While similar in theory, there is a big difference between Credit Default Swaps andlike health insurance. One is regulated and safe, while the other is completely unregulated. With a credit default swap, phrased in terms of health insurance, I can buy health insurance on you, where I get paid if you get sick. Moreover, I can do everything in my power to make you sick. So, I would be allowed to buy insurance on your health, and then loosen the lug-nuts on your car tires.

Another difference is there nothing to stop a complete fool from selling financial insurance. Investment and risk are something like nuclear power and nuclear waste. In an completely unregulated market, you would find that the company that stores the nuclear waste is run by the person who knows the least about the half-life of spent uranium rods. In the case of credit default swaps, the company that understood the least about risk was AIGFP, or American Insurance General Financial Products.

What should bother you is that these things are still sold.

The longer piece is :

Lehman Brothers Crash: Inside the Accounting Trick That Destroyed the Economy


ACTUALLY, it was Democrat iniatives and mandates to lower standards on both lending institutions and the GSEs that Destroyed the economy.

Credit Default Swaps were used to Collateralize all those MBSs backed by sub-prime loans.

According to SEC mandate those loans HAD TO BE COLLATERALIZED.

Fannie Mae was the primary customer AND CREATOR of sub-prime backed mortgage securities.

Going after the investment banks as the root cause is innacurate.
 
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ACTUALLY, it was Democrat iniatives and mandates to lower standards on both lending institutions and the GSEs that Destroyed the economy.

ACTUALLY, lower standards on lending institutions and the GSE's was a bipartisan cause.

Credit Default Swaps were used to Collateralize all those MBSs backed by sub-prime loans.

According to SEC mandate those loans HAD TO BE COLLATERALIZED.

Fannie Mae was the primary customer AND CREATOR of sub-prime backed mortgage securities.

Going after the investment banks as the root cause is innacurate.

You are entirely 100% wrong, and this shows how completely ignorant you are. A Credit Default Swap is absolutely nothing like a Collateralized Debt Obligation (CDO). There is no way one simply mistakes one for the other unless they don't know what they are talking about.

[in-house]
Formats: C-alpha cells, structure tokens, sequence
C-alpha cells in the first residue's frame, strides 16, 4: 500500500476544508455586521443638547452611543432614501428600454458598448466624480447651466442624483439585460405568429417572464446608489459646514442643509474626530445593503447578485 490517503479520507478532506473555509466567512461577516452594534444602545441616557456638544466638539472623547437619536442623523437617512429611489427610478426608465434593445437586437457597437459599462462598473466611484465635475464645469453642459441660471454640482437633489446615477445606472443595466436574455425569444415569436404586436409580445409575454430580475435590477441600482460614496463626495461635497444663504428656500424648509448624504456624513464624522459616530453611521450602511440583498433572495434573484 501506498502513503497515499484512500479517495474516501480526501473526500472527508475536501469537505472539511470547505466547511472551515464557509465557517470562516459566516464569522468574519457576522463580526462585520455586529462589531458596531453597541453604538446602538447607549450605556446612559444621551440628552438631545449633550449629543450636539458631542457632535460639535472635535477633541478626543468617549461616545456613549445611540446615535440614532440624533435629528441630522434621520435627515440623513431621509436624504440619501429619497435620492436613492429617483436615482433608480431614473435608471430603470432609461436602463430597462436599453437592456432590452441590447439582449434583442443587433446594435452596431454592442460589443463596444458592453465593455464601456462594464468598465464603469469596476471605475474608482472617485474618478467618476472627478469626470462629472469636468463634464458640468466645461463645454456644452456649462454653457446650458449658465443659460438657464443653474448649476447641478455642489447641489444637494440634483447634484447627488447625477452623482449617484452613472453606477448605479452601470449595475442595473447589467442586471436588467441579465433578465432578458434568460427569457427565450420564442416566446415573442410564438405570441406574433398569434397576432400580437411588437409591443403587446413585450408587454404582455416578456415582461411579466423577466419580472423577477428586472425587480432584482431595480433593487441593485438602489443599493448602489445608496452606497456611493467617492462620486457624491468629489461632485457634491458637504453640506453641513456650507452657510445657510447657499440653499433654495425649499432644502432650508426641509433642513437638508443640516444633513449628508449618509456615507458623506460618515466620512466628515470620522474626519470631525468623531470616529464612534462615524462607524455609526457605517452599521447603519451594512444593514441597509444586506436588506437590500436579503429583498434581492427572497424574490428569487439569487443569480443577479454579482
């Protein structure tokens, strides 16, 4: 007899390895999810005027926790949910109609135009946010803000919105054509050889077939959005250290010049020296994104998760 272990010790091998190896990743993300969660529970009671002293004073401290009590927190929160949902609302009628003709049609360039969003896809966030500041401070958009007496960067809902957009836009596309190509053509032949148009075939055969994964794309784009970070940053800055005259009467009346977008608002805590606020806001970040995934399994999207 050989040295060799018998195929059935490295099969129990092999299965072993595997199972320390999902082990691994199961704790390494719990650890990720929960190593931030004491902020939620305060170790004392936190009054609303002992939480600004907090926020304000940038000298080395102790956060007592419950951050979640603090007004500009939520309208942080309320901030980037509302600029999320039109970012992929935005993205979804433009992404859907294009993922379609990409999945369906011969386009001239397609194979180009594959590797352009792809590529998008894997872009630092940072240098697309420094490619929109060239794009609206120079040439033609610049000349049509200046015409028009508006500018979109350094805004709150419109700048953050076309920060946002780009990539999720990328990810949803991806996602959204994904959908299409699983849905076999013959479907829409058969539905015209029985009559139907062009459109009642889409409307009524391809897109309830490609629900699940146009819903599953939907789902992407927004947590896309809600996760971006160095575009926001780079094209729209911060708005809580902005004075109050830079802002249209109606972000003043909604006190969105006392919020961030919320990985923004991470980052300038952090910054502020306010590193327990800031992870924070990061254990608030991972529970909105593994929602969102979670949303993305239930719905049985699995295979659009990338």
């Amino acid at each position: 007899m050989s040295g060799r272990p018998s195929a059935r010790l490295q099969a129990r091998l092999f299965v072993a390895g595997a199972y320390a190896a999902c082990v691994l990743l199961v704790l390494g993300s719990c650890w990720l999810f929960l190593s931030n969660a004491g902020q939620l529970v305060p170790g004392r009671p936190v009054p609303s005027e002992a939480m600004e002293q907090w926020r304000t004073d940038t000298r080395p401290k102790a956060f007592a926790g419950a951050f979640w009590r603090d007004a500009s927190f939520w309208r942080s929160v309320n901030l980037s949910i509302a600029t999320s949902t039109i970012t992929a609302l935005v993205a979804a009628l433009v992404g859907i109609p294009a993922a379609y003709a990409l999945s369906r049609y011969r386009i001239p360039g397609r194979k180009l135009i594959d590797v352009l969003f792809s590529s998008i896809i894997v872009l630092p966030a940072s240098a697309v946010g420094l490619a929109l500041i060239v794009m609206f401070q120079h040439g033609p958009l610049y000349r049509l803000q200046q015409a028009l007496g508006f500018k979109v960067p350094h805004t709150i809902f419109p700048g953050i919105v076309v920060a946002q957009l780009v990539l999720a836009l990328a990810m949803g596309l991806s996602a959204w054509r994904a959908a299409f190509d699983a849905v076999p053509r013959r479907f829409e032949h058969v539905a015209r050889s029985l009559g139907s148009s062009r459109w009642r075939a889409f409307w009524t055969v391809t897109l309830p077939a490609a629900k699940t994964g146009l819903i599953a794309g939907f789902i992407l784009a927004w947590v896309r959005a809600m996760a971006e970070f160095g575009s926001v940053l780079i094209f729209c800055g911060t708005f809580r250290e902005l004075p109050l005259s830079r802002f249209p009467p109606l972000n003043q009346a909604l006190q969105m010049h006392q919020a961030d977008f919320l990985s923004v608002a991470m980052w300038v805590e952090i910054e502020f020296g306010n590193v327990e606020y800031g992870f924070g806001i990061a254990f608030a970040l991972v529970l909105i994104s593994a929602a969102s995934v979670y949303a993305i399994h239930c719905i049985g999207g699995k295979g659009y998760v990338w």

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ACTUALLY,
lower standards on lending institutions and the GSE's was a bipartisan cause.



You are entirely 100% wrong, and this shows how completely ignorant you are. A Credit Default Swap is absolutely nothing like a Collateralized Debt Obligation (CDO). There is no way one simply mistakes one for the other unless they don't know what they are talking about.

Lol...

No you're wrong...as usual.

A CDO is a structured asset backed security, that promises to pay investors a structured dividend that is collected from the pool of bonds and assets that are owned by the CDO.

The CDS, ( Insurance more ore less) were used to COLLATERALIZE MBSs being pushed around by Investment banks.

A Regualtory mandate that those MBSs HAD to be backed while they were in the possesion of the Investment bank.

NOW do you understand ?
 

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ACTUALLY,
lower standards on lending institutions and the GSE's was a bipartisan cause.



You are entirely 100% wrong, and this shows how completely ignorant you are. A Credit Default Swap is absolutely nothing like a Collateralized Debt Obligation (CDO). There is no way one simply mistakes one for the other unless they don't know what they are talking about.



Wow you're 0 for 2 in that ridiculous post.

Clintons 1995 National HomeOwners Stratey lowered capital requirements on loans purchased by Fannie and Freddie from 10% to 3%.

The National HomeOwners Strategy was a long list of Executive Orders.

Yea thats real bi-partisan.

Clinton appointed a bunch of corrupt Democrats to run the GSEs from 1993 to 1998 including Franklin Raines who misreported BILLIONS in profits so he could meet his bonus targets.

Yea, thats real bi-partisan.

The riddled with mistakes" Boston Fed Report" that was ordered by Clinton that "legitimaized" the False narrative of " redlining" wasn't a bi-partisan effort either.